ItemThe Rocky River goldfield, 1851-1867Mackay, D. F. (Donald Farquhar) ( 1953)This thesis pretends to be nothing more than a case-history of a relatively minor Australian goldfield during its most productive years. The intrinsic interest of such “histories” may be small, but, for two somewhat similar reasons, I believe that they should be written. In the first place, case-histories of Australian goldfields are few and far between, and generalisations about the goldfields and their effects on the country’s development must remain of doubtful validity until a number of studies of this kind have been made. In the same way, secondly, enquiries into particular aspects of the history of the New England region, New South Wales, have until recently been rarely undertaken, and a satisfactory general account will not be written until its author may draw on many more monographs than are as yet available. The Rocky River goldfield was selected for examination because, though it ranked much below Ballarat, Bendigo and other famous Australian mining areas, it was one of the chief fields, if not the chief field, in Northern New South Wales in the ‘fifties and ‘sixties — and my choice of subject was, at the time, virtually limited to subjects on which the bulk of the material was available in Northern New South Wales. The period chosen begins in 1851, because gold was first discovered in the Rocky River area in 1851, and ends in 1867, chiefly because in no single year since 1867 has the field’s production exceeded 4,000 ounces of gold — indeed, in the best two years, 1868 and 1870, total production was probably not much more than the 3,144 ounces and 3,120 ounces taken by escort to the Mint. A secondary reason for the choice of 1867 as a limit was that detailed information about the field became much less abundant from the beginning of 1868. One would, of course expect the amount of information to decrease as production declined. But, as distinct from this general decrease, there was a sudden drop in the amount of information from January, 1868, because after that date, the Armidale Express (the chief local source) no longer continuously employed a “special correspondent” at the Rocky. No one year could be chosen as marking the point at which the company replaced the small party as the predominant type of organisation; this thesis is chiefly concerned with the work of small parties, but company mining had made its appearance well before 1867; the choice of 1867 as a limit, then, was not determined by organisational considerations, though even in this respect it is probably as convenient a date as any. In Part I the emphasis will be placed on the development of the goldfield — the changes in its population, its production, and the techniques employed in working it. Part II will deal primarily with the men who lived and worked on the field — their social origins, how they lived, and what happened to them afterwards; the Chinese, an important group at the Rocky, will be discussed in a separate chapter; for convenience, though somewhat misleadingly, the other miners will be referred to a Europeans. Finally, an attempt will be made in Part III to assess the more important effects of mining at Rocky River on the district, and particularly on the adjacent township of Uralla and neighbouring town of Armidale.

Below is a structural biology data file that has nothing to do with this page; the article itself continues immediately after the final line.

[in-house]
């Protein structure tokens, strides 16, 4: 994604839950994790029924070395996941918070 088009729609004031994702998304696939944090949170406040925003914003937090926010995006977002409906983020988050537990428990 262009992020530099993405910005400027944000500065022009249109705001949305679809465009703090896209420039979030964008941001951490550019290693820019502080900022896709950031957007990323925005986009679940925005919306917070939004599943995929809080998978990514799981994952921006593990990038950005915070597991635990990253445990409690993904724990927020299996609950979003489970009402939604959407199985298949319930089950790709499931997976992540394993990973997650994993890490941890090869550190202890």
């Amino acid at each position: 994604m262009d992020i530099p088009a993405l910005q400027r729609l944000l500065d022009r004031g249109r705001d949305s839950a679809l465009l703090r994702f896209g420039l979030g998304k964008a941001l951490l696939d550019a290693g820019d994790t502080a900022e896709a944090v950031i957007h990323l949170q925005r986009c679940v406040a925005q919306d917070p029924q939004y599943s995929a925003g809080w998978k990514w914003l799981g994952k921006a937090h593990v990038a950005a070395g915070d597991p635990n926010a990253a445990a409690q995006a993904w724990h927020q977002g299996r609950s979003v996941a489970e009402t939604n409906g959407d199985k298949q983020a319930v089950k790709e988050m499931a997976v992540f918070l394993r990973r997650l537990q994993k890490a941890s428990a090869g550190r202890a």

ItemSydney Dance Company: a study of a connecting thread with the Ballets RussesSTELL, PETER ( 2009)This thesis addresses unexplored territory within a relatively new body of scholarship concerning the history of the Ballets Russes in Australia. Specifically, it explores the connection between the original Diaghilev Ballets Russes (1909- 1929) and the trajectories of influence of Russian ballets that visited Australia. This thesis addresses unexplored territory within a relatively new body of scholarship concerning the history of the Ballets Russes in Australia. Specifically, it explores the connection between the original Diaghilev Ballets Russes (1909- 1929) and the trajectories of influence of Russian ballets that visited Australia. This study sketches the origins of the Ballets Russes, the impact its launch made on dance in the West, and how it progressed through three distinguishable phases of influence. It summarises the important features of the visits to Australia of Russian ballet companies from Adeline Genee in 1913 to the culturally altering impact of the revived Ballets Russes companies over three extended tours between 1936 and 1940. It charts the formation of viable ballet companies in Australia, commencing with Kirsova in 1939 and Borovansky in 1940, to the Australian Ballet in 1962 and the Sydney Dance Company led by Murphy between 1976 and 2008. Drawing on distinctions between classical and contemporary dance, it attempts to demonstrate the groundwork of example established by the Russian ballet, and, particularly, the revived Ballets Russes visits up to 1940. Data for this thesis was drawn from a personal interview with Graeme Murphy, original documentary research in public collections in Australia, government and Sydney Dance Company archives, newspapers and secondary literature.